Data Protection Bill: Is A Vote Finally Approaching?Bill Nearly Finalized; Parliament Could Vote in Winter Session
The long-delayed data protection bill is on track to be finalized in time to be voted on by the parliament in its winter session, says one official on the committee that's been drafting the measure.
"In all likelihood, it will get cleared during the winter session," the official, who asked not to be named, tells Information Security Media Group. "Currently, the bill is in the final stages of consultation. There are certain aspects for which we would like to have more opinion."
The Parliament's winter session will run from Dec. 11 to Jan. 8.
A draft of the bill, which was unveiled by the Srikrishna Committee in July 2018, includes several major provisions. For example, a "data localization" provision would require companies to store data about Indians domestically. The bill also would require organizations to appoint a data protection authority to deal with privacy complaints. And it would give citizens more control over their data.
A Top Priority
Ajay Prakash Sawhney, secretary of the Ministry of Electronics and Information Technology, tells Information Security Media Group at a conference hosted by IoT India Congress that enactment of a data protection bill is one of the top priorities for the government.
"The bill is a work in progress and the government is in the process of seeking clarification from some eminent people in the field," says Ravi Shankar Prasand, union minister of electronics and information technology, according to Economic Times.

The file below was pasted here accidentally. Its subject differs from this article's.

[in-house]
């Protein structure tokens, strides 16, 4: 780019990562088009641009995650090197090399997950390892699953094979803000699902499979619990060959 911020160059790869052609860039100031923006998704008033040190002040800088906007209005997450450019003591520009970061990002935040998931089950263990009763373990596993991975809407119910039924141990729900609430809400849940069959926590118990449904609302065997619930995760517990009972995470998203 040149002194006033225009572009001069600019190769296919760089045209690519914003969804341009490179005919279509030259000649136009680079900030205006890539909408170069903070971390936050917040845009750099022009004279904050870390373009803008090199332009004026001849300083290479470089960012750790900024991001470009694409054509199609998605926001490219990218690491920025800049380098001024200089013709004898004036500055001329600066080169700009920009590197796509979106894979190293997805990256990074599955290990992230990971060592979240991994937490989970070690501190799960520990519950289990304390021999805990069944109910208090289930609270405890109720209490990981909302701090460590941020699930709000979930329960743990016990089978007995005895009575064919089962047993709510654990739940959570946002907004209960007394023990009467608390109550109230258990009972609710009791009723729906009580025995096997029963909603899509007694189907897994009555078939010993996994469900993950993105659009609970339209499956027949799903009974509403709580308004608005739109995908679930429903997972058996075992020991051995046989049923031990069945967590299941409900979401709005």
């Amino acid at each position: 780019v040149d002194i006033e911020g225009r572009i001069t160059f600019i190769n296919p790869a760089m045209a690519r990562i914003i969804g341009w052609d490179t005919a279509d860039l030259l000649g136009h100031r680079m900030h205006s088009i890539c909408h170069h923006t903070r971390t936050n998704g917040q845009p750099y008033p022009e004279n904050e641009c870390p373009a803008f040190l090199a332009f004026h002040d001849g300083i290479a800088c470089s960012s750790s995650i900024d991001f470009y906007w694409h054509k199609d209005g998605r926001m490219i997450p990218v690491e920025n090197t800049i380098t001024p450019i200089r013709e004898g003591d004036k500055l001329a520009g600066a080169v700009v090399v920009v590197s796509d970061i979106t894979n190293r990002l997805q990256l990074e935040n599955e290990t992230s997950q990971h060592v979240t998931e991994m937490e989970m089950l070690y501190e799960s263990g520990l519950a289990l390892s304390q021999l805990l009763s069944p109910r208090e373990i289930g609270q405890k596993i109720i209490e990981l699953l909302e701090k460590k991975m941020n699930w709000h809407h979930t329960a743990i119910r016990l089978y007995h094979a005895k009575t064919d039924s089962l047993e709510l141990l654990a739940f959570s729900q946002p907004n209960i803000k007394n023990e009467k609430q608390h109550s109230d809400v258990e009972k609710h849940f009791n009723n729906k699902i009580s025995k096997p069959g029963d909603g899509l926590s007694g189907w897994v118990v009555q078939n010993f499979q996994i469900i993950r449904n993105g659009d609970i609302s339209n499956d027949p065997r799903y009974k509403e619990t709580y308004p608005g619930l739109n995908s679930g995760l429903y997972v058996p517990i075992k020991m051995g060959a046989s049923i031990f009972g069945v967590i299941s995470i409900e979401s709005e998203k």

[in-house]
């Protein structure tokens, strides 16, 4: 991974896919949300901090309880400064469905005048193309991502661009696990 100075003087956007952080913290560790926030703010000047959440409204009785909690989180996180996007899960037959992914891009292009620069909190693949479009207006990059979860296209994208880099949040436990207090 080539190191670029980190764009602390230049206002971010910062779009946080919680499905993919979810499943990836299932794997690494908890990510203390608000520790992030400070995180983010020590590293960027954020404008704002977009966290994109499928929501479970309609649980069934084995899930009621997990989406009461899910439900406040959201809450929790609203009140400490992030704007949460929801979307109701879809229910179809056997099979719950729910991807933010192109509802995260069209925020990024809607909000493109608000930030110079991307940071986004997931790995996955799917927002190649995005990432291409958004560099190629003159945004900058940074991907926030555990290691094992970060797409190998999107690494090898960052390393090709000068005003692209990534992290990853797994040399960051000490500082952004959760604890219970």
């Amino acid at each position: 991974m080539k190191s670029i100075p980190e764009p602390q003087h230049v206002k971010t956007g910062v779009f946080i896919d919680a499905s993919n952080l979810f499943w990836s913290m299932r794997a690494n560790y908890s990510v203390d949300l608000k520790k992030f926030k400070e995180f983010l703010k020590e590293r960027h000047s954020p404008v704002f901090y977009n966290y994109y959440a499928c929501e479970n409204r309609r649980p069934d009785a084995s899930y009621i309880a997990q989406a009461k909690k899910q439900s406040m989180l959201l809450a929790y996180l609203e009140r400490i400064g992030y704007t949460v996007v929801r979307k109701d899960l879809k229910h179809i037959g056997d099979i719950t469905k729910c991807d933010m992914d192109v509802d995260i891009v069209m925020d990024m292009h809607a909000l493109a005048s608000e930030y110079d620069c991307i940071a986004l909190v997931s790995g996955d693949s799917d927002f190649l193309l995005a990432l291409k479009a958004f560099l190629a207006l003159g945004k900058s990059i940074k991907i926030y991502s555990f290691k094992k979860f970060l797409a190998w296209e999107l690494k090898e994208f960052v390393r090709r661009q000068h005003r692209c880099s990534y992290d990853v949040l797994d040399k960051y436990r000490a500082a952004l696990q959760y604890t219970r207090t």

"We need to have a balance between data availability, data utility, data innovation, data anonymity and data privacy," he said at a summit organized by the Economic Times. "I am aware that some degree of movement is inherent in a data economy, but one thing is very clear - the government of Narendra Modiji will never compromise on data sovereignty of India; that should be very clear."
The draft version of the Personal Data Protection Bill, 2018, calls for requiring every data fiduciary to ensure that Indian's data is stored in a server or data center located in India. Companies dealing with data that's not considered sensitive would still have to store a mirror copy of that data in India.
Under the draft, personal data determined to be critical would be required to be processed only in India, with cross-border transfer prohibited.
Although the government had taken a strong stand in favor of data localization, many global companies - including some based in the U.S.- have protested that proposal, calling for relaxation of the requirements to help ease business operations.
The Reserve Bank of India already is requiring payment companies to store data related to payments in India.
In August 2017, the Supreme Court of India declared that privacy is a fundamental right. But there's no law setting penalties for those who violate privacy. That's why a data protection law is seen as essential by many privacy and security experts.
"The Supreme Court declared privacy as a fundamental right. This declaration has little meaning if there is no law to protect it," says Vicky Shah, a Mumbai-based cyber lawyer. "The problem of social media companies misusing our data will get addressed if a law on data protection takes shape quickly."